A Tauranga-based Māori kiwifruit orchard says biosecurity is crucial to the survival of their orchards. This follows the launch of Tauranga Port's biosecurity awareness launch this week.
For the 1,500 Māori owners of Ngāi Tukairangi Trust Orchard safeguards against pesticides and disease is paramount.
“It's extremely important to us,” said Ngāi Tukairangi Trust’s Bay of Plenty orchard Manager, Andrew Wood. “In the kiwifruit industry we export this crop overseas, that's where the income comes from for the Trust. We can't afford to have a ban on our crops overseas otherwise it will affect the livelihood of the Trust.”
For the second year, Tauranga Port has launched their biosecurity week to raise awareness among the Ports wider community.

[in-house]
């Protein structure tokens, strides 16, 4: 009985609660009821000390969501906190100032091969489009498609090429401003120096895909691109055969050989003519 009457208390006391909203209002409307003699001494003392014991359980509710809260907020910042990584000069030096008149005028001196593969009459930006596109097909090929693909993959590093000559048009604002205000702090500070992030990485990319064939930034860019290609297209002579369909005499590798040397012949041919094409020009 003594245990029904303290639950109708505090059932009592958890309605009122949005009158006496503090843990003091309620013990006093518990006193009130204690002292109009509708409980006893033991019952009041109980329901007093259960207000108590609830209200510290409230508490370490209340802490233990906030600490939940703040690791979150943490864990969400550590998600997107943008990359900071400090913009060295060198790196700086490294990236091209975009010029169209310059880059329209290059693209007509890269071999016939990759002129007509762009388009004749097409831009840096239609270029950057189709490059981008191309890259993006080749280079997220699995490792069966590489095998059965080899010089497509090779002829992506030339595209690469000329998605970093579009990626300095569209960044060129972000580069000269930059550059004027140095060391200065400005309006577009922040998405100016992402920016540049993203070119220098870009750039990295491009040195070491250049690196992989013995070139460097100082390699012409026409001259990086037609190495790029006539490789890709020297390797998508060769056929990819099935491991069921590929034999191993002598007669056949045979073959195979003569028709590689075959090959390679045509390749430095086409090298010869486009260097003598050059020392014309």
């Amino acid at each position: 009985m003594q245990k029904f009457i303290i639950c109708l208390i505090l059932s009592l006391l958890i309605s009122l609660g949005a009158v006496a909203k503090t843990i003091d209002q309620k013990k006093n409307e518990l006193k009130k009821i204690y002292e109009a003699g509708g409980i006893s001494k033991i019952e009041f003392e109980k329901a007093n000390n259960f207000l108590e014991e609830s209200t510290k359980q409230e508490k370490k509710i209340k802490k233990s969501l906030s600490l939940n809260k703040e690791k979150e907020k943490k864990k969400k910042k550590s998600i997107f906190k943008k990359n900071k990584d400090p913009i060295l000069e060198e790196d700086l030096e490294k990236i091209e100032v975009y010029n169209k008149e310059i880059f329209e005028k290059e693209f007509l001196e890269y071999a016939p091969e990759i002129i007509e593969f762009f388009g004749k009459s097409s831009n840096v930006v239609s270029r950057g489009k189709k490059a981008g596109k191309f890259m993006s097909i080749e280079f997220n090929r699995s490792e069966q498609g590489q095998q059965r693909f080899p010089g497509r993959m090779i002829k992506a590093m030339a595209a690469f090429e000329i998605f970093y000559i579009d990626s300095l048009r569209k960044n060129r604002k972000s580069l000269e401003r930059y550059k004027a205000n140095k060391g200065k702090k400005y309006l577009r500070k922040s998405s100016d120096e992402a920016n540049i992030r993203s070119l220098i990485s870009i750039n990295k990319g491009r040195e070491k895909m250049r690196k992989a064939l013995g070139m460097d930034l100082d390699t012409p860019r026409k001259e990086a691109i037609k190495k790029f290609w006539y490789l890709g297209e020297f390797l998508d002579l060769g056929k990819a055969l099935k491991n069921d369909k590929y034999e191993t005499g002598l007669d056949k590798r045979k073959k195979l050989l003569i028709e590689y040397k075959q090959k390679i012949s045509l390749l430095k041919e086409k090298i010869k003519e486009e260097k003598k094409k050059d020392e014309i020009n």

“As a major port there is a biosecurity threat potential that comes through our port,” said Port of Tauranga biosecurity spokesperson, Mark Whitworth.
“There is a huge economic impact in that, that affects the Bay of Plenty as a whole region. Individual kiwifruit orchards or other individuals.”
In 2010 the outbreak of a vine-killing bacteria PSA that started at a Te Puke site caused millions in losses to the kiwifruit industry.
“As we get to a certain period of time, certain pests have a higher degree or higher rate of occlusion potential,” said Whitworth. “So whether it's Fruit Flies or Brown Marmorated Stink Bug is the one that is really on the top of the list at the moment. So we produce a pest calendar. And it shows any particular time of the year what that high-risk pestis."
It's taken four years for the Bay of Plenty orchard to rebuild since the PSA disease. But the Ngāi Tukairangi Trust Orchard is expecting a good turnover when the new harvesting season begins in April next year.